It happens way too often in the office: A thinks B understood what he meant, B thinks A meant the other thing…
Neither of them realise it until a few days (or weeks!) later when it’s too late.
It’s common knowledge that prevention is better than the cure, but somehow, miscommunications still tend to be dealt with only after the fact.
Stop wasting time, money, and a little bit of sanity (because you know resolving miscommunications can make you tear your own hair out) — sign yourself up for SSA Academy’s WSQ course on communicating effectively at work.
Meanwhile, here’s a couple of communication strategies you can think about.
Too many miscommunications occur because everyone just assumes they’ve gotten themselves across clearly.
The reality is that assumptions are like breeding grounds for misunderstandings; when you assume you’ve been understood, you expect a certain course of action from the other person.
When your expectations aren’t met, you get upset at the other person, who thinks you’re just acting up for no reason, and gets upset with you in return.
It snowballs pretty quickly into a full-blown conflict from there.
All of this can be easily avoided from the get-go by simply asking if you’re on the same page instead of leaving things ambiguous, fuzzy, and ripe for misunderstanding.
Pro tip: if you sense your relationship with a co-worker souring because of a miscommunication, address it directly and respectfully to clear up any hard feelings that would make working together unnecessarily complicated.
Distraction is now a hallmark of modern lifestyles.
The office communicator pings every 2 seconds, you get 30 new emails before lunchtime, your phone is perpetually vibrating, your co-workers keep talking over your head… it’s a lot.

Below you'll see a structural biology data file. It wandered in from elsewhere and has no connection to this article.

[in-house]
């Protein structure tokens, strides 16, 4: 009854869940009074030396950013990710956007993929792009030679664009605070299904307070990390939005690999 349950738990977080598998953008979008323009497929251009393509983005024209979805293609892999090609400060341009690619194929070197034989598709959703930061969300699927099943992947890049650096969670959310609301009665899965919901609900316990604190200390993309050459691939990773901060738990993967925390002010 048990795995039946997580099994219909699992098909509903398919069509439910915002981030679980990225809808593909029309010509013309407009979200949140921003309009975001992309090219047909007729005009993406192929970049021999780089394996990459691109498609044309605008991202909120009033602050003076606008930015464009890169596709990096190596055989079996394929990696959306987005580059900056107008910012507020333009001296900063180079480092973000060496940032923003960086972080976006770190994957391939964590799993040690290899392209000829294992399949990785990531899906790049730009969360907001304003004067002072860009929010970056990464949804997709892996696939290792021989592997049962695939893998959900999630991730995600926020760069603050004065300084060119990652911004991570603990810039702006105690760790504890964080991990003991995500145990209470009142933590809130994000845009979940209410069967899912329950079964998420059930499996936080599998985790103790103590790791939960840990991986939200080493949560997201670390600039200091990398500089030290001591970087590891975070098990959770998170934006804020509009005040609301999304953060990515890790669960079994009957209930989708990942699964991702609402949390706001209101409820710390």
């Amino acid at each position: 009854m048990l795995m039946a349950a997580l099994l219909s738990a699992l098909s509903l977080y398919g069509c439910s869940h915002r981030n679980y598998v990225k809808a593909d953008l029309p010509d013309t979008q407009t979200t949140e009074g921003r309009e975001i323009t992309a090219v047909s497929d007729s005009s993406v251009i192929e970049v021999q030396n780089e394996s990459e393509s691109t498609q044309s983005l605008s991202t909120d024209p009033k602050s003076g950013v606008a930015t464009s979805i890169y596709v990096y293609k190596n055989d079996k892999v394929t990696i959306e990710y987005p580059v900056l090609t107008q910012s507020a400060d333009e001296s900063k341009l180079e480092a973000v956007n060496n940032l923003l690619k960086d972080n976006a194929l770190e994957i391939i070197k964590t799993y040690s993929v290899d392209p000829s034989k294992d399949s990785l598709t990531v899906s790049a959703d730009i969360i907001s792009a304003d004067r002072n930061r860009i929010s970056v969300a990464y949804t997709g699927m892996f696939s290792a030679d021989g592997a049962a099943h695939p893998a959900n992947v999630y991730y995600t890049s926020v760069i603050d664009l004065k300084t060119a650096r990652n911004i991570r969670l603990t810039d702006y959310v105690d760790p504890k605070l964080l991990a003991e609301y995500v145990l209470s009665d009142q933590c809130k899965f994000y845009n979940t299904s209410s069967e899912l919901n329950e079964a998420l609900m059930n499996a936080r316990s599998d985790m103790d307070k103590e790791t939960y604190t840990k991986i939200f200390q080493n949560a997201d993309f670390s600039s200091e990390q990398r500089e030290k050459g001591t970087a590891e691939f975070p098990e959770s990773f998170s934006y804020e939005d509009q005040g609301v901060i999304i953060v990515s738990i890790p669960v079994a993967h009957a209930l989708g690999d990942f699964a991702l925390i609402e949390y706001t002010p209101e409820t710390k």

Being constantly distracted eats at your ability to focus, even when you need to give someone your undivided attention. That’s when you tend to miss things out.
Even if you were paying attention throughout most of a meeting and only looked at your phone to send a quick email reply, you could miss important details, like a deadline that was pushed forward.
Quit being such a bad listener, and start learning to listen.
If you need pointers, communication expert Julian Treasure came up with a simple acronym (RASA) to help you listen better:
Sometimes it’s not what you said, it’s how you said it.
Even if you’re thanking your co-worker for doing you a favour, it can easily be misinterpreted if your body language is sending a completely different message.
Using the wrong tone, not turning your whole body to face the person who’s speaking to you, bouncing your leg while they’re talking, slouching…
All of it adds up to paint quite a negative picture of you and what you’re trying to say in the eyes of the other person.
On an organisational level, a lot of miscommunication occurs when there are too many closed-off channels.
Rigid organisational hierarchies, for instance, can restrict communication to a one-way street from top to bottom and reduce employee engagement.
Consequently, leaders may assume that they’re doing a pretty good job at the helm when the rest of the team begs to differ.
Under-communication could happen too, since lower-level executives feel less valued at work without proper avenues to put forward new ideas for improving efficiency and performance.
Conversely, when there’s a culture of open communication within an organisation, there’s two-way communication, which creates a lot of transparency.
That builds trust and strengthens rapport, which could greatly reduce the frequency of miscommunication and neuter its potential to devolve into full-fledge communication breakdown.
Think about it.
The closer you feel to your teammates, the likelier you are to understand each other’s communication styles.
You’d also likely be more committed to making sure that misunderstandings don’t get out of hand.
Even when a culture of open communication has been established within a team, the art of giving constructive criticism can still be tricky.
It’s easy to take things personally or overreact in the moment, which is why some of us may try to cushion the blow by sugarcoating it way too much.
Truthfully? It’s confusing, takes away from the urgency of the negative feedback, and often doesn’t really solve the problem when all is said and done.
That doesn’t mean you need to be harsh about it: you just need to be a little bit more firm.
It’s possible to be supportive and provide direct, concise criticism at the same time. Here are some tips: